The Amos Oz Reader

The Amos Oz Reader

4.3 (33 ratings by Goodreads)
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Description

The Reader draws on Oz's entire body of work, loosely grouped into four themes: the kibbutz, the city of Jerusalem, the idea of a "promised land," and his own life story. Included are excerpts from his celebrated novels, among them Where the Jackals Howl, A Perfect Peace, My Michael, Fima, Black Box, and To Know a Woman. Nonfiction is represented by selections from Under This Blazing Light, The Slopes of Lebanon, In the Land of Israel, and Oz's masterpiece, A Tale of Love and Darkness. Robert Alter, a noted Hebrew scholar and translator, has provided an illuminating introduction.
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Product details

  • Paperback | 392 pages
  • 132.08 x 200.66 x 27.94mm | 362.87g
  • Wadsworth Publishing Co Inc
  • Belmont, CA, United States
  • English
  • Illustrations, black and white
  • 0156035669
  • 9780156035668
  • 434,893

Back cover copy

A rich and varied selection of writings from the early sixties to the present by Amos Oz, one of Israel s leading novelists, public intellectuals, and political activists.



The Amos Oz Reader draws on Oz's entire body of work and is loosely grouped into four themes: the kibbutz, the city of Jerusalem, the idea of a "promised land," and his own life story. Included are excerpts from his celebrated novels, among them Where the Jackals Howl, A Perfect Peace, My Michael, Fima, Black Box, and To Know a Woman. Nonfiction is represented by selections from Under This Blazing Light, The Slopes of Lebanon, In the Land of Israel, and Oz s masterpiece, A Tale of Love and Darkness. With an illuminating introduction by Robert Alter. Praise for A Tale of Love and Darkness





"A[n] ingenious work that circles around the rise of a state, the tragic destiny of a mother, a boy s creation of a new self." The New Yorker





"Detailed and beautiful As he writes about himself and his family, Oz is also writing part of the history of the Jews." Los Angeles Times





AMOS OZ is a prize-winning novelist and essayist whose honors include the Prix Femina, the Israel Prize, the Frankfurt Peace Prize, and the Prince of Asturias Award for Letters. Most recently, his memoir, A Tale of Love and Darkness, received the Koret Jewish Book Award. He lives in Arad.





NITZA BEN-DOV is Professor of Hebrew and Comparative Literature at Haifa University, as well as a scholar of biblical poetics.





ROBERT ALTER is an esteemed scholar and translator. His recent translations include The Book of Psalms and The Five Books of Moses.





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Review quote

.,."this literary album contains striking snapshots by a gifted writer with a capacious heart and humane philosophy." "This well-organized volume reaches back to the 1960s, mixes genres, and showcases Oz's beautifully mythic prose...Fluent in social matters, Oz finds meaning in the lives of individuals, each a cosmos of pain and love. Timely and illuminating." -- Donna Seaman "Booklist" (03/15/2009) " This well-organized volume reaches back to the 1960s, mixes genres, and showcases Oz's beautifully mythic prose...Fluent in social matters, Oz finds meaning in the lives of individuals, each a cosmos of pain and love. Timely and illuminating."--Donna Seaman"Booklist" (03/15/2009) "Bringing the same intensity of engagement and passion for poetic expression to fiction and nonfiction alike, [Oz] articulates the psychological complexity beneath the armor of Israel's bellicose politics and the tragedy of its geopolitical predicament. This well-organized volume reaches back to the 1960s, mixes genres, and showcases Oz's beautifully mythic prose...Timely and illuminating."-Donna Seaman, Booklist "[T]his literary album contains striking snapshots by a gifted writer with a capacious heart and humane philosophy." -Kirkus Reviews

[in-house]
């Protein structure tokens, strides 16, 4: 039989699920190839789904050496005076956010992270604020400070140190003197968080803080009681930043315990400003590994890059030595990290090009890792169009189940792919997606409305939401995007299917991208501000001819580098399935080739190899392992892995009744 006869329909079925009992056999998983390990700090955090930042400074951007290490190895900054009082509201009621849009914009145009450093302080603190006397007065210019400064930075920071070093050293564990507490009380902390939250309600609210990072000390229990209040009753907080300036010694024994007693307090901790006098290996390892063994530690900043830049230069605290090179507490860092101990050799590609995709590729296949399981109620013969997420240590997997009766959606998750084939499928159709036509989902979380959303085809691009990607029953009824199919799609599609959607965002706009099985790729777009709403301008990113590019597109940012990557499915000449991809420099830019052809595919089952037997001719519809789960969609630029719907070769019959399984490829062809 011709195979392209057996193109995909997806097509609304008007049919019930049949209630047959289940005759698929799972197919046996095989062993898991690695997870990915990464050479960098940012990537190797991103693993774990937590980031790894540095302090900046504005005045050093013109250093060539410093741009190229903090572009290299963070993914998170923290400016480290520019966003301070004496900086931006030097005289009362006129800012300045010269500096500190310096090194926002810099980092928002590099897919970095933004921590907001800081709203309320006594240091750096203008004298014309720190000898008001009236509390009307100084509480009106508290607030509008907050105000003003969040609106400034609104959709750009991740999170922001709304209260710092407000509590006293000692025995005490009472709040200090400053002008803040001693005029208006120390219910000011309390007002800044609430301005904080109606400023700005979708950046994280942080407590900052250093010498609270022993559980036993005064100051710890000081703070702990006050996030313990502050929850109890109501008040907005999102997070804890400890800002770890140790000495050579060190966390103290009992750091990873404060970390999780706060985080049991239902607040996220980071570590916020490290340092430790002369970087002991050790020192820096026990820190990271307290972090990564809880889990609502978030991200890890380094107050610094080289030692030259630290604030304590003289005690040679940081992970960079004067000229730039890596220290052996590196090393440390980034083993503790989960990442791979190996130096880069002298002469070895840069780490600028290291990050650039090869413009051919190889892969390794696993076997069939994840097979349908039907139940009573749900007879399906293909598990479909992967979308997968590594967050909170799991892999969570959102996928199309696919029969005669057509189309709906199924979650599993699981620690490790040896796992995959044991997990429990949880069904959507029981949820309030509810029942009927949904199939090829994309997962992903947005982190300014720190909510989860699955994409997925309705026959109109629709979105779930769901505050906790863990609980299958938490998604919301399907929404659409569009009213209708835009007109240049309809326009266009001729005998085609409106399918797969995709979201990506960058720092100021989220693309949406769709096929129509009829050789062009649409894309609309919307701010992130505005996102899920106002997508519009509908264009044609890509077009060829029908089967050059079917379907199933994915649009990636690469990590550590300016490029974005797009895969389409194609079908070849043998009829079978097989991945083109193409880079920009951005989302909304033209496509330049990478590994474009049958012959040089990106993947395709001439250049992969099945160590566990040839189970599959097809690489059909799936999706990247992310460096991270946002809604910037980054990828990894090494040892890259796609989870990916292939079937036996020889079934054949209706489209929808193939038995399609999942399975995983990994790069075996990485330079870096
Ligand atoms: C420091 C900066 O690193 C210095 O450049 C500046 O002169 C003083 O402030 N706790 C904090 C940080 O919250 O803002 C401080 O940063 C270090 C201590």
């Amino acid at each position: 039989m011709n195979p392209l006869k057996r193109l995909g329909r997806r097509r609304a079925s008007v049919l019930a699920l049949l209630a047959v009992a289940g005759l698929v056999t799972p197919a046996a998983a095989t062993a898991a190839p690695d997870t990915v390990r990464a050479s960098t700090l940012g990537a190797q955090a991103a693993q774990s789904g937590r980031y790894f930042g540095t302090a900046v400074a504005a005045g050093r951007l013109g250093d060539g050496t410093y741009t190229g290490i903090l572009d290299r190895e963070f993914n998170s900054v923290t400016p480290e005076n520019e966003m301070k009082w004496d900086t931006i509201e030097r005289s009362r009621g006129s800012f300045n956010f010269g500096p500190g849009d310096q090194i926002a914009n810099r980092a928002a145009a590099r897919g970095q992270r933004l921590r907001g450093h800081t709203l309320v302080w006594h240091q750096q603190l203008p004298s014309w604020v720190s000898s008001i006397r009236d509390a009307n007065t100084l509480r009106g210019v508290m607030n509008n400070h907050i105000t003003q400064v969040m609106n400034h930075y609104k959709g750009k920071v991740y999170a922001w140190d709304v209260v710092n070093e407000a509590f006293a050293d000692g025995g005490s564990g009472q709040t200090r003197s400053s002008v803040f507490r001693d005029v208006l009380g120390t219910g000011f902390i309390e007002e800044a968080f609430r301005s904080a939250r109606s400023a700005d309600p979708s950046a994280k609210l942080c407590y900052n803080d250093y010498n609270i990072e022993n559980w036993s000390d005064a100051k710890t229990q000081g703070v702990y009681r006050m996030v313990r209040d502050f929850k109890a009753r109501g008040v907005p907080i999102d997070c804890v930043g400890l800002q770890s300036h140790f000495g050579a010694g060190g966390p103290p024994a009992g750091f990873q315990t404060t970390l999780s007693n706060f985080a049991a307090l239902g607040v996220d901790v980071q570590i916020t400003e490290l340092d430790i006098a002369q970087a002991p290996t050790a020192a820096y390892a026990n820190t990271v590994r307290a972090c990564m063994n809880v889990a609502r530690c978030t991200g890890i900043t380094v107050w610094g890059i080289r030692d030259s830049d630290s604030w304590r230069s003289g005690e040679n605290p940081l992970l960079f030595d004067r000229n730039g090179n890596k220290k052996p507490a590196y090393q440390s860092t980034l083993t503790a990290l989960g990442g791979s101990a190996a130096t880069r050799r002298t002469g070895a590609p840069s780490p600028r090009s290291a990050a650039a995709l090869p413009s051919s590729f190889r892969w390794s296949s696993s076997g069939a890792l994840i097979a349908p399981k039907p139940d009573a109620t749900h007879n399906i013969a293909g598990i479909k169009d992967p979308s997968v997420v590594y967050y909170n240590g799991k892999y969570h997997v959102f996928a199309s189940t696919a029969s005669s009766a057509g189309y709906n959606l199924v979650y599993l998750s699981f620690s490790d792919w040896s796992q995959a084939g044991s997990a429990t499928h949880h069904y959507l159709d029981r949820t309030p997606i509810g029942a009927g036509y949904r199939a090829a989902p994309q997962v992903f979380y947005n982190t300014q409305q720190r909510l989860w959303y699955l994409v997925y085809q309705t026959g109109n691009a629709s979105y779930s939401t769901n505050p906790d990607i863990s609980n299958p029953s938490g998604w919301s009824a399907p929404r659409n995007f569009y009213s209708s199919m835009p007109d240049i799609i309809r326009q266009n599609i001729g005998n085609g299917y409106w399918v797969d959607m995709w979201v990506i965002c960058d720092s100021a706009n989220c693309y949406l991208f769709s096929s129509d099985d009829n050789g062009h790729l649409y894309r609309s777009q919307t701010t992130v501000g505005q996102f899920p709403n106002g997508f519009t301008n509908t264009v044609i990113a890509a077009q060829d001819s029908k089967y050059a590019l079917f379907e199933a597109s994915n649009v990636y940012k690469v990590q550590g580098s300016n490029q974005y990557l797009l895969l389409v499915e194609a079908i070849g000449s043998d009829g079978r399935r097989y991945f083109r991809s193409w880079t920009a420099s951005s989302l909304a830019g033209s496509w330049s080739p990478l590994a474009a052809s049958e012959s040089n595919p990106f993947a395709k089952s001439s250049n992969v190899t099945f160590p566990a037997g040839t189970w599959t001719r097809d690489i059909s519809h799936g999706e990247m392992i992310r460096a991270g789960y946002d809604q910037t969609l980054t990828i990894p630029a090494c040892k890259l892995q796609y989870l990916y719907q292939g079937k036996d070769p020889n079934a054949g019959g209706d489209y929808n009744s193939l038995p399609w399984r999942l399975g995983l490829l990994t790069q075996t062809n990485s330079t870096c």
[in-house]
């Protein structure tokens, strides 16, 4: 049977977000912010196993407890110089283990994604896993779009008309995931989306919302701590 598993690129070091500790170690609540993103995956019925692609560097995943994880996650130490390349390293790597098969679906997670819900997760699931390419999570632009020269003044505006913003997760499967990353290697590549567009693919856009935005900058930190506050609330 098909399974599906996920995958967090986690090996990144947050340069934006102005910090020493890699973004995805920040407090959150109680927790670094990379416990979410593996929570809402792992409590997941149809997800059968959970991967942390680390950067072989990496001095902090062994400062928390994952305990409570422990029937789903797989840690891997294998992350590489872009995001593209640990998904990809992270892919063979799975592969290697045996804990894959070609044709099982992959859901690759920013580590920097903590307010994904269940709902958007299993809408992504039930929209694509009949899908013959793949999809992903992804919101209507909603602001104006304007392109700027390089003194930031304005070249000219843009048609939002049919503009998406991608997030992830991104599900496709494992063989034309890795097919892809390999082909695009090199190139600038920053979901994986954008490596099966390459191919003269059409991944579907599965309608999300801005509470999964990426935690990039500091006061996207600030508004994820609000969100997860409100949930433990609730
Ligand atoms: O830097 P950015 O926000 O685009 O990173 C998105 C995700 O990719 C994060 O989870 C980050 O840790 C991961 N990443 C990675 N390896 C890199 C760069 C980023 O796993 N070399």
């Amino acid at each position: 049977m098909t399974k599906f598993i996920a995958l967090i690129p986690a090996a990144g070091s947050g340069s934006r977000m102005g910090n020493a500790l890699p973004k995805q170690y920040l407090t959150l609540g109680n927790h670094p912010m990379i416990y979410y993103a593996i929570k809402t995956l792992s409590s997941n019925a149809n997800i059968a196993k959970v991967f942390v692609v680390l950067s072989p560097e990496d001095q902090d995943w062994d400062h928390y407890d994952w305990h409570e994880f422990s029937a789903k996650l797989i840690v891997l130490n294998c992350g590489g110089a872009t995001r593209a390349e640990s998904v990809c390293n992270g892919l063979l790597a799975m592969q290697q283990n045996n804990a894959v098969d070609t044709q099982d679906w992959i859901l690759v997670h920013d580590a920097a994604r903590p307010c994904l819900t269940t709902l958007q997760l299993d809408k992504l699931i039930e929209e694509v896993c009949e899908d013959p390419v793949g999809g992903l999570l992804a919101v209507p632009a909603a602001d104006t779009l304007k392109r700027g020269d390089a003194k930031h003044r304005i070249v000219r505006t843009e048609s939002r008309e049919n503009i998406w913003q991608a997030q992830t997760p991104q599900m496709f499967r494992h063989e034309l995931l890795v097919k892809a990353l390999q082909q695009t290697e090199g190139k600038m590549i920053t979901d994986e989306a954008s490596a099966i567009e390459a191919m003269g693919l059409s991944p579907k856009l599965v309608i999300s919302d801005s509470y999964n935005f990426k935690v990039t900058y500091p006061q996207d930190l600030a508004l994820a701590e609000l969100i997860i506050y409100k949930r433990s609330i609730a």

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Rating details

33 ratings
4.3 out of 5 stars
5 58% (19)
4 21% (7)
3 15% (5)
2 6% (2)
1 0% (0)

Our customer reviews

This edition consists of chapters from novels, essays and political commentaries and shows the extent of Oz's work as writer and pacifist. The selected chapters from literary works depict the hard life in kibbutzes, dramatic changes in restless Jerusalem and the complex problem of the "Promised land" which divides people living in the same territory. Amos Oz is a declared pacifist trying to avoid hate and prejudices against any kind of potential enemy and writing about need of normal life to be established in the state of Israel. He disapproves any violence, aggression and war and condemns political decisions of intolerance.show more
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